Since the economic downfall, I’ve been critiquing almost triple the resumes and conducting one on one counseling than the year before. I’ve also been scheduling several trainings on more campuses then ever before. It still completely boggles my mind the lack of education many of our students receive when it comes to the basics of looking for a job.
In this tight job market, employers are being very selective then before. Candidates need to be well aware of any habits or mistakes that could be the reasons they are not being hired. Years ago I came across an article by Costello, Erdian & Company thats to the point on the top job hunting errors. Here are the top 10 job hunting errors:
1. Poor Resume: The resume is used as a quick screening device by most employeers. If it doesn’t strike them as outstanding, your chances of an interview may be slim. The resume should describe education and experience in a concise, well-written format. More importantly, it should emphasize accomplishments, overall duties and responsibilities.
2. Failure to Network: Friends, acquaintances and people you know should be sought out and their information be used in developing job leads.
3. Limiting Job Sources: Classified ads, employment agencies and other sources are often overlooked. Use all possible methods to learn of appropriate jobs.
4. Unplanned Approach: Pre-printed cover letters, quick and unimaginative phone calls and short non responsive resumes save time for the candidate but turn off employers who feel they will take short cuts in carrying out job responsibilities.
Write a simple but personized cover letter using the following template:
Simple Cover Letter Template
5. Too Short Work Week: For the unemployed, the job search should be a 40 hour per week proposition. You don’t get a job by only using part of your free time.
6. Inadequate Interview Preparation: Each situation is a separate challenge and requries unique preparation. Responses must be timely, flexible and address the specific needs of the employer.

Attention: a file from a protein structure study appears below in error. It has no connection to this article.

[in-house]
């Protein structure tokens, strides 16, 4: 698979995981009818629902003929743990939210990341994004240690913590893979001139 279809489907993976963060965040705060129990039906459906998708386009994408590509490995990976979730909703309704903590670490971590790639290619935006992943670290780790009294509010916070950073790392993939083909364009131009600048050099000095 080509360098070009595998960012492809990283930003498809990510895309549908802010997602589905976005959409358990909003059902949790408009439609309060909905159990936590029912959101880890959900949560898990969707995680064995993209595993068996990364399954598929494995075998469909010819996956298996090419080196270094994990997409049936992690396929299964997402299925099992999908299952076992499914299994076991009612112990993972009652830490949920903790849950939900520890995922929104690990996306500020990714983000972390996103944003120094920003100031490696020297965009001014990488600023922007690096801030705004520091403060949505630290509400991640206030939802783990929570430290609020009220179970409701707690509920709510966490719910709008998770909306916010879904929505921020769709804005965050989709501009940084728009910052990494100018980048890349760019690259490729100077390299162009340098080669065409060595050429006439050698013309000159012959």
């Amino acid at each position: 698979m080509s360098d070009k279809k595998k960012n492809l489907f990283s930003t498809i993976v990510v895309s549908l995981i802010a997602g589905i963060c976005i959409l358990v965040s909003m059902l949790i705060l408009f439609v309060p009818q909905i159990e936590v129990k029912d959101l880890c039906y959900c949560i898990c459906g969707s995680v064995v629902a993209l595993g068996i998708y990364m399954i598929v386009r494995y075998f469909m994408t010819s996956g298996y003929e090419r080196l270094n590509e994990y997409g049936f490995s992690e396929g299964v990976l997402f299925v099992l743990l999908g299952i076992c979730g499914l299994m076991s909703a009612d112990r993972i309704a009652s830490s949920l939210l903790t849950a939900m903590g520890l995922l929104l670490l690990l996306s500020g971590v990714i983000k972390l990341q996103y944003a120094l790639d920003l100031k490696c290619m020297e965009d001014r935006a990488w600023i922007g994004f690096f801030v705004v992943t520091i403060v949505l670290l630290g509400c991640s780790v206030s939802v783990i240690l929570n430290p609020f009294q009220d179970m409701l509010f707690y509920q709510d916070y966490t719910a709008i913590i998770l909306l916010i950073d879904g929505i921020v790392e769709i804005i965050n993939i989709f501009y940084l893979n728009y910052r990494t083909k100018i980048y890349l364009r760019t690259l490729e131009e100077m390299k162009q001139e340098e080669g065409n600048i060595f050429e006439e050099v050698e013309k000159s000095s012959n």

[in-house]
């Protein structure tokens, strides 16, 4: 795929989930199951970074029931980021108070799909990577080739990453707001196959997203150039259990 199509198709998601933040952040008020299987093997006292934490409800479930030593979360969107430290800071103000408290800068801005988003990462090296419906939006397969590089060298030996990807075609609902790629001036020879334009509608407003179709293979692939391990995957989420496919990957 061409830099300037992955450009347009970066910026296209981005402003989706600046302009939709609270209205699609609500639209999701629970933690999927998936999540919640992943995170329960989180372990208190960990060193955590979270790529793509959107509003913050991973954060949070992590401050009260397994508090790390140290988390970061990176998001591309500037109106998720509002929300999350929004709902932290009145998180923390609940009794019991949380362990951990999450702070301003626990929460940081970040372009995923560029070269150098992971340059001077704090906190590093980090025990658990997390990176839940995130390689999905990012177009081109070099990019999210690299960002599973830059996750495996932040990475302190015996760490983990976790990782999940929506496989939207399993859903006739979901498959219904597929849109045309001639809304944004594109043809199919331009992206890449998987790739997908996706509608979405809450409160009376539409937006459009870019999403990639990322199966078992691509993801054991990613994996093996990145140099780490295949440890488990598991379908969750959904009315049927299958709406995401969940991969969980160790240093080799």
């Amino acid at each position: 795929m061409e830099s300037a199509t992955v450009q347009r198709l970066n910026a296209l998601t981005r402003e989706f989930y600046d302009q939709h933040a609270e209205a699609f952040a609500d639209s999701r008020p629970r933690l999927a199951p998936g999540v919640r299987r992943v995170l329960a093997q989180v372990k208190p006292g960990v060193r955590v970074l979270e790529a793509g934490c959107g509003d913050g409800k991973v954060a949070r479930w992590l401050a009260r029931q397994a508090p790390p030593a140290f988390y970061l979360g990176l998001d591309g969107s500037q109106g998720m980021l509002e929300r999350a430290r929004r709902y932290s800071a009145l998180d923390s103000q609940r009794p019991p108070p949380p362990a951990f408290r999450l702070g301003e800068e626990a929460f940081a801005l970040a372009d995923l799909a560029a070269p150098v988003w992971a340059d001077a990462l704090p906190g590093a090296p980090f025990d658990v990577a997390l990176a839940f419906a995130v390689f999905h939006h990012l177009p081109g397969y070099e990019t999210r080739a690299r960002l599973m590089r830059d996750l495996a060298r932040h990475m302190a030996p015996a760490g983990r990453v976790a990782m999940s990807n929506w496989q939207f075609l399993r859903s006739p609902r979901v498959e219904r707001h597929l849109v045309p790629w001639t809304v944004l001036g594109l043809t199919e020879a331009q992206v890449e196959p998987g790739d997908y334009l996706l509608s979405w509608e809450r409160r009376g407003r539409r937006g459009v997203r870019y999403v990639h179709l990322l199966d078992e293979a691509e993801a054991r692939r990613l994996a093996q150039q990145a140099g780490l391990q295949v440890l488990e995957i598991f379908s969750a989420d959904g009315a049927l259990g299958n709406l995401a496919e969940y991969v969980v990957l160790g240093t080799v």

7. Poor Interviewing Techniques: A “give and take” honest relationship must be established during the interview. Candidate should exchange information while listening attentively, selling themselves and demonstrating enthusiasm for the job and the company.
8. Restricted Job Search: Restrictions on geographical locations, commuting time, parking facilities, size and type of employer, and other personal matters should be secondary to the overall merit of an opportunity. Financial and professional pressures may also change your outlook later and make the opportunity more feasible. Remember that you can always decline a job offer if it is judged to be unattractive or a better one develops.
9. Negative Attitude: Candidates who “have all the answers criticize their managers, second guess employers” are seldom invited for second interviews. Negative attitudes toward prior jobs are seen as predictors of future performances.
10. Poor Physical Appearance: While there is no need to look like a movie star, candidates who do not demonstrate self-respect by creating a positive image are usually judged to be unacceptable.
Costello, Erdian, & Company
a national outplacement counseling and human resources consulting firm
as posted on University of Wisconsin’s Career Center Website